cards transactionsTechnology-based transactions 

By S. M. Hali 

Till recently, in Pakistan’s rural sector, the mode of transfer of funds was limited to the traditional method of money order via Pakistan Post. Smaller towns, where bank branches existed, provided an option but the illiterate and below poverty line strata of society were in awe of banks perceiving them to be the domain of the affluent. Efforts by the underprivileged class to operate through banks at times led to be cheated through touts and agents.

In this scenario, when the Government of Pakistan, with the support of the World Bank and other donor agencies, introduced the Benazir Income Support Program (BISP) for impoverished masses in 2008, it too initially relied on the Pakistan Post for the disbursement of payment to beneficiaries. Initial feedback surveys highlighted the limitations of the archaic system: payment delays; system’s susceptibility to fraud; late reconciliation of unutilized funds, which kept lying with Pakistan Post for long periods; and postmen demanding gratification from the recipients of the payment. The alternative of getting the payment directly from the post office entailed making numerous trips since exact date of arrival of payment could seldom be ascertained.

The launch of Citizens Damage Compensation Program (CDCP) in 2010 in the aftermath of widespread floods and damage from unprecedented torrential rains for the provision of relief to affected families compounded the problem of relief funds’ payment.

Technology came to the rescue albeit with caveats. Pakistan’s low literacy rate and lack of acceptance of state-of-the-art cutting age mode of payment via Smart cards and debit cards usable at Automated Teller Machines (ATMs) and Point of Sale (POS) terminals, as well as mobile phone payments was initially an uphill task. Two specific cash transfer instruments were introduced; the BISP using a Smart Card: Benazir Debit Card and transfer of payment via mobile phones. The CDCP employs the “Watan” Card with a magnetic stripe that could be operated by using both POS terminals and ATM machines. The National Database and Registration Authority (NADRA) was engaged for the identification and verification of the beneficiaries within the affected areas and payments are being made through three commercial banks.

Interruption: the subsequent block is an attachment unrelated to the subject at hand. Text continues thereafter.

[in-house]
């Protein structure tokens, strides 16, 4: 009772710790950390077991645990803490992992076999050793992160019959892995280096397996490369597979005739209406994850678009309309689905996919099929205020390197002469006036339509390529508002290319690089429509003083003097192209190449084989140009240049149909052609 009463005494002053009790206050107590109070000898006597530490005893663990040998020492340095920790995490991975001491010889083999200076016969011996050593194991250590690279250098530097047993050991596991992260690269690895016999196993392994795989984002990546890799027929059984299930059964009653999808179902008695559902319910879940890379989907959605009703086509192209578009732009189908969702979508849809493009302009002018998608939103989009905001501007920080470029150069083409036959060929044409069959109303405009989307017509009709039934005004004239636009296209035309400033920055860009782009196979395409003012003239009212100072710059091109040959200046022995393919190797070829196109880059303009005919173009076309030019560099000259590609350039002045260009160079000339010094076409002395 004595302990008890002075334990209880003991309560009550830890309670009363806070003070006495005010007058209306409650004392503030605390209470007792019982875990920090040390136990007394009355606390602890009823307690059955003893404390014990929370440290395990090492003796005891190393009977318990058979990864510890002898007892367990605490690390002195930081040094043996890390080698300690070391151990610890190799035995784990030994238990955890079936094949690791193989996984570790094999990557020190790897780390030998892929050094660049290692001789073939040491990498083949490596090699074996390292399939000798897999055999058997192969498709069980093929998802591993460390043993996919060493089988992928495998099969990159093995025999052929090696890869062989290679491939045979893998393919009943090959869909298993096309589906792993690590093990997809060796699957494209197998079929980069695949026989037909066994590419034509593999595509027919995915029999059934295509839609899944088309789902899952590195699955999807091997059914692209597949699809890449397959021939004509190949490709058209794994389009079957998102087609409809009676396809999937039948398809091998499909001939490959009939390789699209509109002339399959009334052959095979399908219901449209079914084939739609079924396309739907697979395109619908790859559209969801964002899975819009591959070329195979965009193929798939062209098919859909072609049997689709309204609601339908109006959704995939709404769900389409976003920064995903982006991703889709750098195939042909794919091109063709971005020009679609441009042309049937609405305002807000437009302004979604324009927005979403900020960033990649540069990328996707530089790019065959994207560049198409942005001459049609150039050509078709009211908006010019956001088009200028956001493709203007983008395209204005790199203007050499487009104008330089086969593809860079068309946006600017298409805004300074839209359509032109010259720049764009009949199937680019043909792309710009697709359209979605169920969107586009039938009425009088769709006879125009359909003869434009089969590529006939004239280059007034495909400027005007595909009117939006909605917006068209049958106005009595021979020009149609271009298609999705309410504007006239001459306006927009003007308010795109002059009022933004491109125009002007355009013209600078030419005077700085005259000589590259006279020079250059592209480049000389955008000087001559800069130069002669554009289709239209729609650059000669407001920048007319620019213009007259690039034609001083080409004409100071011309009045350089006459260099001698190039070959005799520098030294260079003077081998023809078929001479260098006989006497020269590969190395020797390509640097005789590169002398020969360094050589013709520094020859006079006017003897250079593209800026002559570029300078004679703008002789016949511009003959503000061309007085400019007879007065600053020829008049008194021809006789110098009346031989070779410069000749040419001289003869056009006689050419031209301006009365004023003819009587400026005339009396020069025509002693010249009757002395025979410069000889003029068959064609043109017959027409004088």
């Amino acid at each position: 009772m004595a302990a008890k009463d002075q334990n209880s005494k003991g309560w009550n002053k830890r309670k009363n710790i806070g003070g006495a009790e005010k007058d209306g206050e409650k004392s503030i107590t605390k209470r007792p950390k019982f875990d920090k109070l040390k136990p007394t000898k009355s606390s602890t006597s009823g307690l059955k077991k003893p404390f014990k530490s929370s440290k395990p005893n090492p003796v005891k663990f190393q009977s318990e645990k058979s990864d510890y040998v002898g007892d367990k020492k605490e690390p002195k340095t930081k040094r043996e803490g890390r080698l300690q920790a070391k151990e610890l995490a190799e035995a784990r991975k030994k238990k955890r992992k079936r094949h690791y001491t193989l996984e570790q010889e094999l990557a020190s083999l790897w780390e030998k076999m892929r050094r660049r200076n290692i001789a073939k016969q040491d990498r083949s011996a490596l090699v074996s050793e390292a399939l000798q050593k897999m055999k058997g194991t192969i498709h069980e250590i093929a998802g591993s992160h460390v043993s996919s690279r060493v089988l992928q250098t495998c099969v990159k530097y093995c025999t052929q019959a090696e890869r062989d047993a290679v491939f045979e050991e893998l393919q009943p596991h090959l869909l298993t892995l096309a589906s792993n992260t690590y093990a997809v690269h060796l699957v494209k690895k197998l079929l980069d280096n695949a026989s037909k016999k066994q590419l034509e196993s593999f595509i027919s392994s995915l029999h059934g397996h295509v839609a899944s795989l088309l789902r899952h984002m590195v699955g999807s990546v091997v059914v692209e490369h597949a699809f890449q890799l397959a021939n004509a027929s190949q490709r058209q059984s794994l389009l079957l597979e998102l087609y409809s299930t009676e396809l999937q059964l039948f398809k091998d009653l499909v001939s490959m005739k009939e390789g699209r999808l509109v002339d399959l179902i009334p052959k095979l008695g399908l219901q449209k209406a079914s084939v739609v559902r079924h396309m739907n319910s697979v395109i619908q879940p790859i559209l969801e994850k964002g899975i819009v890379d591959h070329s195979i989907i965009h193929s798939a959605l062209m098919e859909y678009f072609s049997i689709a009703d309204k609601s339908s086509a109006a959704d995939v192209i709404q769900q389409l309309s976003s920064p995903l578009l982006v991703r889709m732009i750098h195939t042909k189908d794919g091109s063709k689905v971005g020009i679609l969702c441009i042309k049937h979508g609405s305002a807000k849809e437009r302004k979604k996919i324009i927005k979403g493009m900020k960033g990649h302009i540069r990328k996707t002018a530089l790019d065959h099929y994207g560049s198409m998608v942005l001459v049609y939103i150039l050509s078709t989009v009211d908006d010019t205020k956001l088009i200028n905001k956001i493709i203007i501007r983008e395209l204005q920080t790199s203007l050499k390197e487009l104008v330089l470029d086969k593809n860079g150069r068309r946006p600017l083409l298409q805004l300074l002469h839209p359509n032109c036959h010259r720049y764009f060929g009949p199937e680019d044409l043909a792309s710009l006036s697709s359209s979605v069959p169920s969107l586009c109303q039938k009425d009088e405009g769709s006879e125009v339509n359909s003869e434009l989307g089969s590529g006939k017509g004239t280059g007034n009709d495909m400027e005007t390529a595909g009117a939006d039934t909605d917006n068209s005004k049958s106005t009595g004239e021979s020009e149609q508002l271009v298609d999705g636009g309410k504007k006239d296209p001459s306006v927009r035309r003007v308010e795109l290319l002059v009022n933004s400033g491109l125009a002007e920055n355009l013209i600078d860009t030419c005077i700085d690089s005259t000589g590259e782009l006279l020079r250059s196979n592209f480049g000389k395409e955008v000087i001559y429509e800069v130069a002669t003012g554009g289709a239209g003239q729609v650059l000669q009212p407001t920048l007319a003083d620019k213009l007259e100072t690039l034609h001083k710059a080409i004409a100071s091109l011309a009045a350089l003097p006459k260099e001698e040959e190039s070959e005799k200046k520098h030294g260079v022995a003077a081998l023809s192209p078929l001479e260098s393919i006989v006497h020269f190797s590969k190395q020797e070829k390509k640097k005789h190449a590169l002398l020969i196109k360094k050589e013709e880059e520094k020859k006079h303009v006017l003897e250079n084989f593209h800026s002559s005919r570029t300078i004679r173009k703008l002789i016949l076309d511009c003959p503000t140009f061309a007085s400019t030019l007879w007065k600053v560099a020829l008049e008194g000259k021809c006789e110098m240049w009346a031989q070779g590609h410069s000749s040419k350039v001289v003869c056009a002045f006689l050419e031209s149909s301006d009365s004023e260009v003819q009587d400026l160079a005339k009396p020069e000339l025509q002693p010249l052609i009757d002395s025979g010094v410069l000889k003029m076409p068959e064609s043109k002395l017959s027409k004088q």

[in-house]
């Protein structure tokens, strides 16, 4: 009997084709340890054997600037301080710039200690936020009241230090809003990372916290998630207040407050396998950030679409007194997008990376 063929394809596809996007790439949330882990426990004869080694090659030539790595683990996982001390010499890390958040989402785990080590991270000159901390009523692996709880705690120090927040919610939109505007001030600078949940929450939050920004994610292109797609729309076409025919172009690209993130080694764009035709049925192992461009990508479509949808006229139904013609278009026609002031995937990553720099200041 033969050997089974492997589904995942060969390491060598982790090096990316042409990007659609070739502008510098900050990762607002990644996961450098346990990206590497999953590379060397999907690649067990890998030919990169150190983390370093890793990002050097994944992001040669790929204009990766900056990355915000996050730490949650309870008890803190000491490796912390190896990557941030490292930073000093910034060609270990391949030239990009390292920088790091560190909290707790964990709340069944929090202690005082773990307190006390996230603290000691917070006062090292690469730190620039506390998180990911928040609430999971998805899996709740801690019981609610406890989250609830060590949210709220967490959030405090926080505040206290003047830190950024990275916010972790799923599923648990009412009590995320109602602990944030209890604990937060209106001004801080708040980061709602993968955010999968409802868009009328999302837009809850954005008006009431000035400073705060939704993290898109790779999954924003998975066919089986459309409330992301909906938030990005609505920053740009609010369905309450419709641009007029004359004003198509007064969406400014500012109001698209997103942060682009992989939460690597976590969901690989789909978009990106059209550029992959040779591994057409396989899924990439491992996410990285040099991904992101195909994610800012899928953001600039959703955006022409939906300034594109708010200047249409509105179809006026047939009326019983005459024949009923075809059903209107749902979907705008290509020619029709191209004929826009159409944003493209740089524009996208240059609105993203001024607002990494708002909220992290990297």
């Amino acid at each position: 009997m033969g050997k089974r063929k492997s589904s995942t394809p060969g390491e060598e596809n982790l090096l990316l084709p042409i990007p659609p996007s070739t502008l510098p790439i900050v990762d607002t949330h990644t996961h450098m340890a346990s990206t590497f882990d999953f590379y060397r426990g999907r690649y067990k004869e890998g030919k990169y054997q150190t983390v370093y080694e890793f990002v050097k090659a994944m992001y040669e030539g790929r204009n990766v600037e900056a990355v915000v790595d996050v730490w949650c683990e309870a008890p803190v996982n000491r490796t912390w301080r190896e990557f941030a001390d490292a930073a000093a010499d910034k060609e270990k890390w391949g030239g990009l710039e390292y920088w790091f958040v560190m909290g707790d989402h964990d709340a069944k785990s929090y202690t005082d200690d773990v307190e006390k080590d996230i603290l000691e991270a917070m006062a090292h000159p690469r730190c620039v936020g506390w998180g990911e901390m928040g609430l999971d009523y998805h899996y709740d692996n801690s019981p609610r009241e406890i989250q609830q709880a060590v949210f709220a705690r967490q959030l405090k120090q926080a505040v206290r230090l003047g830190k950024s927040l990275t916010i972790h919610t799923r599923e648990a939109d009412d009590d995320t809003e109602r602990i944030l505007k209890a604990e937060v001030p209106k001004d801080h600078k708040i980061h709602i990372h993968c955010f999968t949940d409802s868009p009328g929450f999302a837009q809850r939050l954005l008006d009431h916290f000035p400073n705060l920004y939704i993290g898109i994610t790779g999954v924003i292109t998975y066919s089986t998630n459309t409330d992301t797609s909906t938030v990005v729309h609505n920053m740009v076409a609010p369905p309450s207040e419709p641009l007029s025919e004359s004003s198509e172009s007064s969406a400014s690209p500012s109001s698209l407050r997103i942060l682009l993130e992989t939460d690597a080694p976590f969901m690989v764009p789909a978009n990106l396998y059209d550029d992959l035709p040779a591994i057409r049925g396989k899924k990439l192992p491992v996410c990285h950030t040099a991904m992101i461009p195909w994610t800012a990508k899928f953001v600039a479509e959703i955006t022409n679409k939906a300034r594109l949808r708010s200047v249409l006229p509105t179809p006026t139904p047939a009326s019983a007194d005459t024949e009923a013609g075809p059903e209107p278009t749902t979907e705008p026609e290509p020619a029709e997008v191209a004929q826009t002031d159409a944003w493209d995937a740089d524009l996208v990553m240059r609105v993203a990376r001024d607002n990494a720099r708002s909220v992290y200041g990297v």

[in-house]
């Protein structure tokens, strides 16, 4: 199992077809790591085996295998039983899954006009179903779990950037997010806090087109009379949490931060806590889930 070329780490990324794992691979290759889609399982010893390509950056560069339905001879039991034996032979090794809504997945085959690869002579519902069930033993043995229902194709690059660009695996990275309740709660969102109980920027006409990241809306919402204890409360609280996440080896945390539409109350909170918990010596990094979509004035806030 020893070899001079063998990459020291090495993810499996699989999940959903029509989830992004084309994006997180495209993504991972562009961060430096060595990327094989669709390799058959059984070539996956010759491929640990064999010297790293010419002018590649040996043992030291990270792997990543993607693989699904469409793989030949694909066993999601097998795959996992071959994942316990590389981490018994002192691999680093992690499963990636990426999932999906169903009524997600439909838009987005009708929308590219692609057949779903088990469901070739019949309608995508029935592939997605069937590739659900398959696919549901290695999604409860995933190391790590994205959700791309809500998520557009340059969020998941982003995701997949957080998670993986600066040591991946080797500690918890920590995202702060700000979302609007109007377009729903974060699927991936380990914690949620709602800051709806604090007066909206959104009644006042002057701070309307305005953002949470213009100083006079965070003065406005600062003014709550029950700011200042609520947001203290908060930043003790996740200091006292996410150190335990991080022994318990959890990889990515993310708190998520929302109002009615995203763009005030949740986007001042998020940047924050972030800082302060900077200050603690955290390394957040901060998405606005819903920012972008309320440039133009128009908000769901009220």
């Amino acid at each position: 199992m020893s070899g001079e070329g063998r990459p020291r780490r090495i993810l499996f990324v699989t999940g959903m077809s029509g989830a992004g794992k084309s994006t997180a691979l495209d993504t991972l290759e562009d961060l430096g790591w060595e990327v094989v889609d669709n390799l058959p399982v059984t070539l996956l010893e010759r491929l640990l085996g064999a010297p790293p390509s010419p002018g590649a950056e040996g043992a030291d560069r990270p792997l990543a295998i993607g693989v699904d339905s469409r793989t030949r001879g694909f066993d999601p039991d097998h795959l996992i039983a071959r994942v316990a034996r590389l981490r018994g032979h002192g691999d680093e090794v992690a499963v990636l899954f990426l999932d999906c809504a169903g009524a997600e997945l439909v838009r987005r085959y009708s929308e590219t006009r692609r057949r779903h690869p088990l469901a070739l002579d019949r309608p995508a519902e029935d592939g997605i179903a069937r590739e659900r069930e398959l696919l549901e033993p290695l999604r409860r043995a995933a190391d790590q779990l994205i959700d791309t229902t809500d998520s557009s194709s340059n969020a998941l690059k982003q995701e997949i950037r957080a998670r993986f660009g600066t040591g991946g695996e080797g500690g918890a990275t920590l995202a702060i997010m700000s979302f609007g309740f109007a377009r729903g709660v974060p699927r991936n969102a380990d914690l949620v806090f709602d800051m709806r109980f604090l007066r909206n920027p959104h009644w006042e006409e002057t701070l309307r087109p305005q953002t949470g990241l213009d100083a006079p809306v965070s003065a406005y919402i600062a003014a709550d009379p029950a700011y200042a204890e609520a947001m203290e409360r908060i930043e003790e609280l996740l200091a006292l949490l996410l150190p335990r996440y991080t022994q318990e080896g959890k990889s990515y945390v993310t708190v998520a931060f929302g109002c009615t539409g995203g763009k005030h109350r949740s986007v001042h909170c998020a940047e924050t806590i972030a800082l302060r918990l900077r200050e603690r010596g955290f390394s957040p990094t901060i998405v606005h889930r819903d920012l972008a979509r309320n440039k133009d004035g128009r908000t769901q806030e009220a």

It makes an interesting case study, since despite initial reservations, the introduction of technology-based payments in an underdeveloped country like Pakistan is on the way to become a success story for providing a solution for promoting financial inclusion and building transparency and accountability in cash transfers to the poor and needy, besides overcoming the handicap of difficulties in monitoring of the payment process and access for program beneficiaries.

A gradual transformation of the lower strata is in progress to enable it to accept technology rather than being averse to it, coming out of the cocoon of isolation, initially felt when it was unable to benefit from the advantages of modern tools of financial transaction.

The costs incurred by implementing agencies for making payments under CDCP and BISP were calculated and compared with other programmes being managed internationally. The comparison with some countries in South America and South Africa to the two payment modalities in Pakistan indicate that the weighted average of the cost is the lowest in Pakistan for CDCP but the highest for BISP; principally because BISP grant per recipient is the lowest compared to the other countries while cost incurred for CDCP is much lower because of the economy of scale of delivering larger payments.

With the introduction of technology-based payment modalities like ATMs and POS machines, the issues of low transparency and accountability have diminished to a great extentbesides allowing for faster and wider outreach to more poor people, often in times of emergencies. Simultaneously, monitoring and evaluation of each stage of the payments disbursement process by the Programs is now possible.

The number of banking service points in rural points has increased exponentially and will continue to increase as partnerships for these programs become more long term. By March 2013, the number of retail agents had already reached 64,716. The impact of technology can be gauged from the fact that out of 4.7 million BISP beneficiaries, more than 70% are paid through technology based mechanisms.

From March 2012 till October 2012 (within a period of 7 months), 3 million families received debit cards and payments through electronic means expanded from 7% to 73% of the BISP beneficiaries. Real time electronic reconciliations show that more than 92% of the BISP beneficiaries are receiving payments through debit cards within 72 hours of disbursement (90% received cash on their first visit). This effort merits appreciation.

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